The Rivers Run At Last

April 4, 2016, by Guy Southern

The Rivers Run At Last

With more than a quarter century of home brewing experience behind him, Dr Mark Rivers finally made the leap into his own brewery in late 2015. And, while his is a familiar tale of a champion homebrewer turned pro, the road that led to Three Rivers Brewing Company launching in Mandurah, about an hour south of Perth, had the twists and turns of a soap opera.

After winning multiple medals, including the prestigious James Squire Trophy for Champion Amateur Brewer for his Duck’s Nuts nut brown ale at the Perth Royal Beer Show, Mark decided to turn his dream into a reality with a business partner on a site that was granted an unrestricted tavern license: a rarity in liquor licensing in Western Australia.

With the brewpub plans finalised and recipes ready, he resigned from his job as an environmental consultant ready to start his new life. Then the very next day he was hit with a bombshell: his business partner decided not to go ahead with the venture, leaving Mark unemployed without a brewery.

Over the following two years, further sites and solutions were explored; Mark narrowly missed out on three locations before he and wife Trina Youchak found their home in a light industrial area on Mandurah’s northern fringe. 

The resilience shown to get Three Rivers to where it is today bodes well for its future. But, while the trials and tribulations endured before opening make for am interesting back story, it’s the resourcefulness the couple has shown once inside their brewery that puts their passion in sharp focus.

Over the past few years, there has been much debate about what "craft beer” actually is and whether the term still has relevance. Yet standing in a former mechanical workshop where up-cycled milk tanks operate as fermenters and the only switch in sight turns the lights on and off, there can be no debate about where Three Rivers is positioned. 

Dr Mark Rivers at his 3 Rivers Brewing Company home. Photo by Guy Southern.

“It’s hands on. There are no buttons anywhere. Our mash tun is stirred with a Canadian canoe paddle,” says Mark with an affable laugh.

While the aforementioned debates about defining segments of the beer market rage, the team here has taken a step back and pursued a slightly different view.

“Craft brewing can be all about being extreme and experimenting and we will probably do a bit of that. But I think it’s more than that,” says Mark, whose background in environmental science means there is a zero waste mentality at Three Rivers, while his focus is on making well balanced, approachable beer. 

"Being English, I have this heritage thing; I feel like I’m connected to people that have been brewing for hundreds of years, so we tend to do more traditional stuff and we do it craft.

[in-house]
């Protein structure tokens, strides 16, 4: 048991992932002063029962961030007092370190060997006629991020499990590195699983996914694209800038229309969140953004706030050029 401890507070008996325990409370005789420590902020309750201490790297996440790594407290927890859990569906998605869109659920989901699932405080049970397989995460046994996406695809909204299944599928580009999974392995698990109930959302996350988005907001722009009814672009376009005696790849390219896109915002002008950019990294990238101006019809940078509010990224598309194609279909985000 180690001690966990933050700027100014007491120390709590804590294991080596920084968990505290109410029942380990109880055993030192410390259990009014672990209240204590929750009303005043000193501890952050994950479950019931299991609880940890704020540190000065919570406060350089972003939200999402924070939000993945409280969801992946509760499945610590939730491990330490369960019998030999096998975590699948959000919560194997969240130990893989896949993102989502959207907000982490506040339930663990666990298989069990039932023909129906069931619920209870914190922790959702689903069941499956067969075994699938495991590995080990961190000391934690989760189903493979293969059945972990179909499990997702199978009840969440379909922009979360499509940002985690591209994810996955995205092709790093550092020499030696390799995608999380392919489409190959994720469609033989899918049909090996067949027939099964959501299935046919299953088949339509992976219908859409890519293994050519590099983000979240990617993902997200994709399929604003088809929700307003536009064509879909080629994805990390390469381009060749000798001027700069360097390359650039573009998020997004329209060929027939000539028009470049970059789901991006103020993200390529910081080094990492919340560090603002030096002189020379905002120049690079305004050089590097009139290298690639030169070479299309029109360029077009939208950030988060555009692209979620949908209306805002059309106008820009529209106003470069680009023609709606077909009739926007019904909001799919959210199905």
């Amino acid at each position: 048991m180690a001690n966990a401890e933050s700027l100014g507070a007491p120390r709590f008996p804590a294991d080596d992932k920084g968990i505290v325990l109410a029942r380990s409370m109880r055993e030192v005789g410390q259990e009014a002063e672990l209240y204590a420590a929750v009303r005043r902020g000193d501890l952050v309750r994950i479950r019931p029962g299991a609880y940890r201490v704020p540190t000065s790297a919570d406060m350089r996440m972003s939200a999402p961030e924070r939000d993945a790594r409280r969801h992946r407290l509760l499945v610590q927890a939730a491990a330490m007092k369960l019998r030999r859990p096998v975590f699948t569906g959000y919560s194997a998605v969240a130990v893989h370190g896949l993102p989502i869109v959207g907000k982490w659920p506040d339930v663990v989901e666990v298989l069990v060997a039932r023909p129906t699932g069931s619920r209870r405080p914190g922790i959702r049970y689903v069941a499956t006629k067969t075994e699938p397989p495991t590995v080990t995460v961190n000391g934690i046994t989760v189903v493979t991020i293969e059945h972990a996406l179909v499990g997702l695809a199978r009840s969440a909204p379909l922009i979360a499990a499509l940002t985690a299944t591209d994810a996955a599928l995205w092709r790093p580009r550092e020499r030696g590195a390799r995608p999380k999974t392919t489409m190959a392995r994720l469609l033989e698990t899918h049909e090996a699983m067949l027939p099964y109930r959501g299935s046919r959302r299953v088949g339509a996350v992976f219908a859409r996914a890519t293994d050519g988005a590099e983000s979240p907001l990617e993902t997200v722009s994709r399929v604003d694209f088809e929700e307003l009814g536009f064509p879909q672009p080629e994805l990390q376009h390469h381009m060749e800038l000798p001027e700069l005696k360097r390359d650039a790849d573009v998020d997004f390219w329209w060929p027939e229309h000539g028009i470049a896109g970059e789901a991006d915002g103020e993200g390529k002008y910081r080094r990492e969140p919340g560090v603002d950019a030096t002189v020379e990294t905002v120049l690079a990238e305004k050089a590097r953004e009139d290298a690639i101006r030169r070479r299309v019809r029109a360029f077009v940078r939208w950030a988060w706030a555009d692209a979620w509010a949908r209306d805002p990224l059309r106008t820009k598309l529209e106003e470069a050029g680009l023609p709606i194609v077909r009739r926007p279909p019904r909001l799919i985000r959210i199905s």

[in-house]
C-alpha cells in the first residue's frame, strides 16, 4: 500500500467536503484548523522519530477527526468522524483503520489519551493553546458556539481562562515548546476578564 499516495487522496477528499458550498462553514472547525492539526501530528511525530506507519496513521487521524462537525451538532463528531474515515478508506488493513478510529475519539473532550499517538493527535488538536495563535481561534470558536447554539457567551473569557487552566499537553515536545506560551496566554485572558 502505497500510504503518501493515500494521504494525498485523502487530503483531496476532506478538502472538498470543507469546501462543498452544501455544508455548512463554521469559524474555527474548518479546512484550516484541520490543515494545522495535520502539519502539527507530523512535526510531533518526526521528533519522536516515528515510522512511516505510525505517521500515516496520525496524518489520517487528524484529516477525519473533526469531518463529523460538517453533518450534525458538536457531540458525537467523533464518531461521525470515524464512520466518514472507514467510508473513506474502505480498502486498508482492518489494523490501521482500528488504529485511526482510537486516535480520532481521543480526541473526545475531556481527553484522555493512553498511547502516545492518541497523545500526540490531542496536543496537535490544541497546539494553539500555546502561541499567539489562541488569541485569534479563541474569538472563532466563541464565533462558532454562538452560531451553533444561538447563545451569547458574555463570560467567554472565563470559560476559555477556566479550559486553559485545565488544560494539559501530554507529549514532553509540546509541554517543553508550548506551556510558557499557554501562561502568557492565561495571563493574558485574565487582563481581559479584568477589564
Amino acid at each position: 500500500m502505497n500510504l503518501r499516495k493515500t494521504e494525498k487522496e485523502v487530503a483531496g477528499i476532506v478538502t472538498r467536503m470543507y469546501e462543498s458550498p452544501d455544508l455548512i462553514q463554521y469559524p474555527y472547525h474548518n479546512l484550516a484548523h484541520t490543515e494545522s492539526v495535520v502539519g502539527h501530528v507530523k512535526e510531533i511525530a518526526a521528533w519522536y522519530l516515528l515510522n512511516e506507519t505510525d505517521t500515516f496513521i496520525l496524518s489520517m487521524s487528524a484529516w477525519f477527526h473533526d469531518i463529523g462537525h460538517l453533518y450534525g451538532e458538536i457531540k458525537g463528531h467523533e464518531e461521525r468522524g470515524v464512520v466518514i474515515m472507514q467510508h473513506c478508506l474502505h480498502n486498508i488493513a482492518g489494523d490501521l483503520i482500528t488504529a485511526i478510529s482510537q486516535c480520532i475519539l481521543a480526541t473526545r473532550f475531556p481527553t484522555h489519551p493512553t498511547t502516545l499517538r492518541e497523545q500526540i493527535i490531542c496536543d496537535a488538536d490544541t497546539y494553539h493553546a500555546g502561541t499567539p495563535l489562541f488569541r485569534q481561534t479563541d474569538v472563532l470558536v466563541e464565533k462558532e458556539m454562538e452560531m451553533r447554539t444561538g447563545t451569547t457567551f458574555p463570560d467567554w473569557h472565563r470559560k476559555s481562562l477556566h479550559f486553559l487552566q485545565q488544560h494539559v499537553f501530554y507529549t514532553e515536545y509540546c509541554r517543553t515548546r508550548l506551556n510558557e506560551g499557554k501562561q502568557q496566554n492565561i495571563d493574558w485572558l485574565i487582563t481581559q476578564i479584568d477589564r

“Batches will be slightly different and that is part of the beauty of it.”

Through his past work with the Department of Agriculture, he has been able to foster simple sustainability ideas and relationships. 

They include the commonplace: spent grain is collected by a local farm that uses it for pig and chicken feed; sausages and eggs are returned to the brewery at the next grain collection. And they include the more innovative: clever engineering solutions mean that cooling water is kept at food grade quality and used either for cleaning, in the next brew, or is recycled and used to cool the next batch. Industrial cubes of water are held in the cool room to help maximise the room's efficiency while this cold water is also used to maintain temperature in the fermenters. Taken together, such measures are resourceful and sustainable.

Drinkers sampling the 3 Rivers beers at its Greenfields home. Photo by Guy Southern.

The 10 hectolitre brewhouse pumps out a range of eight beers in 20 keg batches with the Tomahawk Pale Ale and Rudeboy ESB quickly becoming fan favourites. Most of the range is also packaged on the brewery’s handmade and hand operated counter pressure bottling machine, one they say can do 120 bottles an hour with zero waste. 

“We have to bottle beer because we can’t get enough kegs out there,” says Mark. “This also works well for the small bar and restaurant market.”

Having overcome many obstacles to get where they are now – their website describes their journey as “amazing, exciting, frustrating, depressing, uplifting, expensive and sometimes ridiculous” – we’re pretty sure not being able to keep up with demand for kegs is one they’re happy to take on.

Perth locals will be able to sample some of the Three Rivers range at the Brewers Loft event at the The Queens Hotel, Mt Lawley, tomorrow (April 5, 2016) from 6pm, where they will be joined by Artisan Brewing from Denmark, WA.

For more on Three Rivers, which is located at 2/6 Harlem Place, Greenfields, check out their website.

About the author: Guy drinks and writes about beer, goes for a run most mornings and makes his own chilli hot sauce. Find out more via Goodtimes Craft BeveragesFacebook and Instagram.

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